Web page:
Truly knowing God means knowing his love, and learning to love as he loves.

As this brief survey has suggested, you will discover that I truly believe that you can know God! And, also, that you can know that he truly loves you! Of course, it is knowing of the kind we have outlined. Often this begins with an investigation of the truth claims about Jesus, recorded in the historic books of the Bible, but then this must lead on to a personal knowledge of God, as Lord and Saviour.

Here at Christ Church, we take as our strap line, “Knowing Jesus, and making Jesus known”.

People often ask me, “What is your vision for Christ Church?” At the moment, I can think of nothing better to say than this: “Everything we do exists in order to make Jesus known afresh to a new generation of people living in Virginia Water and beyond; and, thereby also, to equip our members to make Jesus known: by what they say, and by how they live.”

This is enough to be getting on with! We would love to help everyone who reads this magazine to connect with the life of the church, as we seek to “know Jesus, and make Jesus known”. Turn up one Sunday. Or, join one of our courses – Christianity Explored or Alpha. But, whatever you do, make sure that you know what you know, and you know why you know it!

Darkest Hour and The Perpetual Battle

Darkest Hour and The Perpetual Battle

This marvellous movie covers just a few days in May 1940.They were a dark period in WWII, in which the threat from Hitler was intense, and there seemed every possibility that Germany was about to invade England.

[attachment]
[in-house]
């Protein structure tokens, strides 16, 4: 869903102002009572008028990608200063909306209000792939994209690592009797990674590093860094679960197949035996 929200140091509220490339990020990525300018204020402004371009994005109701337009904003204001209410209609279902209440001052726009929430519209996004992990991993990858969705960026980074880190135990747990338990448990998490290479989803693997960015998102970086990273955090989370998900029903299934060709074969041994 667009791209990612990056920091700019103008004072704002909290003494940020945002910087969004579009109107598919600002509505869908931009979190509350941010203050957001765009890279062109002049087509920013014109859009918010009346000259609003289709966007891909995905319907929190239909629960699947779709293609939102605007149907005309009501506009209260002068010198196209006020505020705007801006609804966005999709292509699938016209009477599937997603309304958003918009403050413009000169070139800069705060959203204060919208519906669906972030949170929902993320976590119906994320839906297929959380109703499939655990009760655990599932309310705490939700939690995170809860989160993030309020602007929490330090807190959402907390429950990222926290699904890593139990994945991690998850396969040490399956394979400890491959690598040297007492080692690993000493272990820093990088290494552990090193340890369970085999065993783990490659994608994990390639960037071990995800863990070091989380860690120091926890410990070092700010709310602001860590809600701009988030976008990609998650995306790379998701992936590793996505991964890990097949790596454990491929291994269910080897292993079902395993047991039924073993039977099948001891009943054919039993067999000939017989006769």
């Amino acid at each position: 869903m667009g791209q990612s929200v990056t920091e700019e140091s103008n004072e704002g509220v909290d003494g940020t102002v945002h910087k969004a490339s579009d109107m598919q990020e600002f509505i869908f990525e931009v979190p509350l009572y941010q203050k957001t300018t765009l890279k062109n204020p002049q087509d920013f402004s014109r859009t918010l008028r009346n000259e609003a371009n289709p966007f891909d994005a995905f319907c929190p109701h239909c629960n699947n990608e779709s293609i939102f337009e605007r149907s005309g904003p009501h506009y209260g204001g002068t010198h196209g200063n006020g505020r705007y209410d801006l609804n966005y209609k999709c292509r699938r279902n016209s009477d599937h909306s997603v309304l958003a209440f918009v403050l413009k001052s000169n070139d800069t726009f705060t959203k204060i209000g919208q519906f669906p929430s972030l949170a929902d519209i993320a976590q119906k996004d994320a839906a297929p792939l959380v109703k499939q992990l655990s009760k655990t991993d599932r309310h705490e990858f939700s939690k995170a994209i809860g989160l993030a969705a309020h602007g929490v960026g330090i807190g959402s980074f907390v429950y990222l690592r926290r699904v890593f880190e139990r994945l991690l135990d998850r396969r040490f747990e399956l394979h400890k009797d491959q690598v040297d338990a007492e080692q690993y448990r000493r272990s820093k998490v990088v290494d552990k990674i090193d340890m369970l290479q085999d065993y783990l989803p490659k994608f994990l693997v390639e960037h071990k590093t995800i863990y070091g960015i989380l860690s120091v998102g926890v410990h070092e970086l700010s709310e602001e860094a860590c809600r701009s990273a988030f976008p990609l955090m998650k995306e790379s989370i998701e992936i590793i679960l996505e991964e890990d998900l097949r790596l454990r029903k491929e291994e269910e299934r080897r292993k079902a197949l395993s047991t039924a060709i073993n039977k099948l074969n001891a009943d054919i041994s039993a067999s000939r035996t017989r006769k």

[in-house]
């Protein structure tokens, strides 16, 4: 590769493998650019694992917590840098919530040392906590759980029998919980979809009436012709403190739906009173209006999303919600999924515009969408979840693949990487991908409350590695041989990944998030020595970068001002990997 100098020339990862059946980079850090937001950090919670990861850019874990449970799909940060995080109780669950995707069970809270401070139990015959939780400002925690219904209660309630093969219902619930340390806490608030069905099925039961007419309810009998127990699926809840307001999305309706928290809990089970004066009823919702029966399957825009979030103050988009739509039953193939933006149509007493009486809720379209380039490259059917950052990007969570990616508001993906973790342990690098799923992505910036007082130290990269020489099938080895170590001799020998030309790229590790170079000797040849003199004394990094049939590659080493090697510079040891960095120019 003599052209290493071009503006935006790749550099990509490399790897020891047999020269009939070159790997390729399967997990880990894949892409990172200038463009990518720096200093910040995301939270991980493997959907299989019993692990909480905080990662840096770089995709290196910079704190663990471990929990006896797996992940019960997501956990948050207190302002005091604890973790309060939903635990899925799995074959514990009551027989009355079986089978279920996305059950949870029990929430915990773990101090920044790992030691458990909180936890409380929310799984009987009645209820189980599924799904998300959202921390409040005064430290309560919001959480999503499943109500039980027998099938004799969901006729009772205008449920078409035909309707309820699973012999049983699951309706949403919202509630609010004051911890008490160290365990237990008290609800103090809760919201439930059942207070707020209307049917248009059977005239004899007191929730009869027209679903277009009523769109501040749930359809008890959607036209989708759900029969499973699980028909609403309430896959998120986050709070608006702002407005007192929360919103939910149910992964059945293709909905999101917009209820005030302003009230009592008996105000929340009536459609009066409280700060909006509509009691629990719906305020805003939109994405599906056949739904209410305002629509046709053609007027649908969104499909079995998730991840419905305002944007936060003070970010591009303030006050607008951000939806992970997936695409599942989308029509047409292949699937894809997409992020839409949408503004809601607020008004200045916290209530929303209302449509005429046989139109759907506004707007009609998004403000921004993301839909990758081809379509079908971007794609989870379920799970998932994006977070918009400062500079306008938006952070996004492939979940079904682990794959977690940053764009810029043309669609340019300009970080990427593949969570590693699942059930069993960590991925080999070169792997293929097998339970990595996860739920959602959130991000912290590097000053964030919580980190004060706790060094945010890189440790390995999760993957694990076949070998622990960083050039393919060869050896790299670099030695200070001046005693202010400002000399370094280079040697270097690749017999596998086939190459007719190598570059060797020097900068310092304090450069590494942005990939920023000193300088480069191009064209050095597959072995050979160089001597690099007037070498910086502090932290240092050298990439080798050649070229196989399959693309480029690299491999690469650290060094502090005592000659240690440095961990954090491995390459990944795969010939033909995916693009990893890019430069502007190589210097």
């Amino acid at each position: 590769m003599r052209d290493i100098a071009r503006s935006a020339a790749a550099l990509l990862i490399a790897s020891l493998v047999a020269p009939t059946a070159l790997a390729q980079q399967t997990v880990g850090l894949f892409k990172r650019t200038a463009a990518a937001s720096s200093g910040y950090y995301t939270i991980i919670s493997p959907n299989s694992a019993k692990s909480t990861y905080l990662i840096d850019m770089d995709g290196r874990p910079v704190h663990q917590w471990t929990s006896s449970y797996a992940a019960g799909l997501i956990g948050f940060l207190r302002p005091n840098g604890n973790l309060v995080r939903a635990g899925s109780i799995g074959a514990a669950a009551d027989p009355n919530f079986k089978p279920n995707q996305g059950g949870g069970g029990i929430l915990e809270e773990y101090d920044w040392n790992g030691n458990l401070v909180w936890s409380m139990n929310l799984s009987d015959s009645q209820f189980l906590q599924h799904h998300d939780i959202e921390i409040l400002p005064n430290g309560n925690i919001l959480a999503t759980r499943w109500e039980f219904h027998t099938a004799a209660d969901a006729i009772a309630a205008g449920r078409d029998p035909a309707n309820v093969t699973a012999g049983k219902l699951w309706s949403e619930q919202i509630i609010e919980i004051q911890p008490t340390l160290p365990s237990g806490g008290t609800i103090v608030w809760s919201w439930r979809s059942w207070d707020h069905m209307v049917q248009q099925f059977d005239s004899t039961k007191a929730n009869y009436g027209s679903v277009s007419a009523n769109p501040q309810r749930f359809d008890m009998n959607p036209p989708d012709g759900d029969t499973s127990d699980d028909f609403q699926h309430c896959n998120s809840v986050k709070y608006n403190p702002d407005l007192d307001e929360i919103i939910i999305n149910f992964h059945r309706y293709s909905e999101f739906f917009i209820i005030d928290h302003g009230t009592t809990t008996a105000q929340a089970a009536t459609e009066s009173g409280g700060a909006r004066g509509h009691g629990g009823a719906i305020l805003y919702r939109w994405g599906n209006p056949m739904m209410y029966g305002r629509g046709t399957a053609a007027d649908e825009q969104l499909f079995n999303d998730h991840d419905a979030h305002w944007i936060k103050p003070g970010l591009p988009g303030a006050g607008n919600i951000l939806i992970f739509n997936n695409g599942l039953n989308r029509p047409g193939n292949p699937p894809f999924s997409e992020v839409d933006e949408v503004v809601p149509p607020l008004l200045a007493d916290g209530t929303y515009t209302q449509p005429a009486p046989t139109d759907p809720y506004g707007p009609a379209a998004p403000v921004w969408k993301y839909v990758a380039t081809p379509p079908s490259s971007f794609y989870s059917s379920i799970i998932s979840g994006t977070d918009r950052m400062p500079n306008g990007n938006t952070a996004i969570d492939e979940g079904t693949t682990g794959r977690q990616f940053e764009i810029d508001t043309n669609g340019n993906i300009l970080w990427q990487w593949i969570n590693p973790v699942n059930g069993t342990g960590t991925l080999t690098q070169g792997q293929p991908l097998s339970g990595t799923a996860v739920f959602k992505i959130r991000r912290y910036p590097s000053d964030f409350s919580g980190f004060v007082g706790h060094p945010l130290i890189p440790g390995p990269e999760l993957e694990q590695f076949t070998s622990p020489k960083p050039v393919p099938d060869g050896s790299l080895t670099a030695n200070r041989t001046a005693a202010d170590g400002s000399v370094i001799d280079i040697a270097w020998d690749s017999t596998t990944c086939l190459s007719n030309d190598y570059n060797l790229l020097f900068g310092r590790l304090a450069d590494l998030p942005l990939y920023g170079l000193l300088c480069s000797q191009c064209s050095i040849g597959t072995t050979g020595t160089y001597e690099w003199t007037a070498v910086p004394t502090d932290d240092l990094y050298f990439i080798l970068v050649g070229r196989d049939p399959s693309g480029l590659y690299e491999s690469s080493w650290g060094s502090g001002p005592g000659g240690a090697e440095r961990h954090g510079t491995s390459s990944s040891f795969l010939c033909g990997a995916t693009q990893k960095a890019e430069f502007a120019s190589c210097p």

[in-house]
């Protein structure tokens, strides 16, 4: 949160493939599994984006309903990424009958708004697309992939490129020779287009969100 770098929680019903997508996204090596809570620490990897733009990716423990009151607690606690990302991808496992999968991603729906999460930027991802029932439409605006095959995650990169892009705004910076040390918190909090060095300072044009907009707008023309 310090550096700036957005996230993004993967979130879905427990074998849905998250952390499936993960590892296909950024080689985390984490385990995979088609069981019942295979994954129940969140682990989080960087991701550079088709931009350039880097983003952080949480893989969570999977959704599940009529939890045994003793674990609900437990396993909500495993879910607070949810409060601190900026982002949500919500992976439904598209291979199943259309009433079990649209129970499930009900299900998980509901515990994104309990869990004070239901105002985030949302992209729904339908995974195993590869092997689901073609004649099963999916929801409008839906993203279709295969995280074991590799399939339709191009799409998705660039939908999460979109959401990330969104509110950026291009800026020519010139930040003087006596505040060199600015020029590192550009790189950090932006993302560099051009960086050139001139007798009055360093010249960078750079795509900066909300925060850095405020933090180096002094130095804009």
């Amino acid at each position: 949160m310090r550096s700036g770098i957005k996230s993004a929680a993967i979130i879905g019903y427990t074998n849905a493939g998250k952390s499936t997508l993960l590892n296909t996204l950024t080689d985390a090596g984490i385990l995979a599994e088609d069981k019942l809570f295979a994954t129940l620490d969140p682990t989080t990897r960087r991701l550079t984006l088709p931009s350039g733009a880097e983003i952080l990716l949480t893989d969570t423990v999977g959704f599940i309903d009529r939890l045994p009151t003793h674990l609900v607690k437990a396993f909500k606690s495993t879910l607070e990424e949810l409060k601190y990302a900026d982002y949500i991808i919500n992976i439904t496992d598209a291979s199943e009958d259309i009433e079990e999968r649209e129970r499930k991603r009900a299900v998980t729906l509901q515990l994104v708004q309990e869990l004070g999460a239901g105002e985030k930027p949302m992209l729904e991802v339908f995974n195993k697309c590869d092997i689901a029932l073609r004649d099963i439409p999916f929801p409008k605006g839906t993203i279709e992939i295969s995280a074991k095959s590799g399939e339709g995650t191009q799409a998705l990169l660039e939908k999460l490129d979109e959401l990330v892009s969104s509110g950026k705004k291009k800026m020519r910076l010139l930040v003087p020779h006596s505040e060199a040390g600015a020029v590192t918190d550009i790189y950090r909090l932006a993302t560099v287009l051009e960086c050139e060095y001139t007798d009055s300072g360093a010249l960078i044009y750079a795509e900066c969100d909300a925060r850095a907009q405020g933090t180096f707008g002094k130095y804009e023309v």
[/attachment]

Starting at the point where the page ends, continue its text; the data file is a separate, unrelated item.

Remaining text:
With a War Cabinet determined to seek a form of peaceful solution, appealing to Mussolini for help, Winston Churchill seems a lone voice calling for resistance and fight to the end.

Brilliantly played in this movie, by Gary Oldman, the plot focuses on the belligerence and dogged resolve of Churchill, faithfully supported by his dear Clementine (Kristin Scott Thomas).

“Never give in…” “Never surrender…” Fight to the end….” For some, the arrogant myopia, and single-minded determination, of an egotist. Maybe. However, without a doubt, the war would have been lost without his rallying cries and unstinting resolve. His rhetoric was powerful:

We shall go on to the end, we shall fight in France,
we shall fight on the seas and oceans,
we shall fight with growing confidence and growing strength in the air, we shall defend our Island, whatever the cost may be,
we shall fight on the beaches,
we shall fight on the landing grounds,
we shall fight in the fields and in the streets,
we shall fight in the hills;

The author of Darkest Hour, Anthony McCarten, has Lord Halifax saying of Churchill, “He mobilised the English language and sent it into battle”.

Churchill’s rallying oratory mobilised an active belief that victory was essential, and possible, even against all the odds. He promised nothing less in his famous House of Commons Speech, on 13 May 1940, as the new Prime Minister of England.  He said: “I would say to the House, as I said to those who have joined this Government: “I have nothing to offer but blood, toil, tears and sweat.””

The themes of “cost” and “sacrifice” are very much part of the biblical vocabulary for the Christian life. The Bible also consistently speaks of the future reward promised to those who enlist in God’s army. We need to hear again the rallying rhetoric of the Bible, which will put steel in our backbone, and encourage us to continue faithfully to the end. Along the way, we also need the help of those who have gone before us, who have endured in the heat of battle, and who have remained faithful:  “Remember your leaders, who spoke the word of God to you. Consider the outcome of their way of life and imitate their faith.” (Heb. 13:7).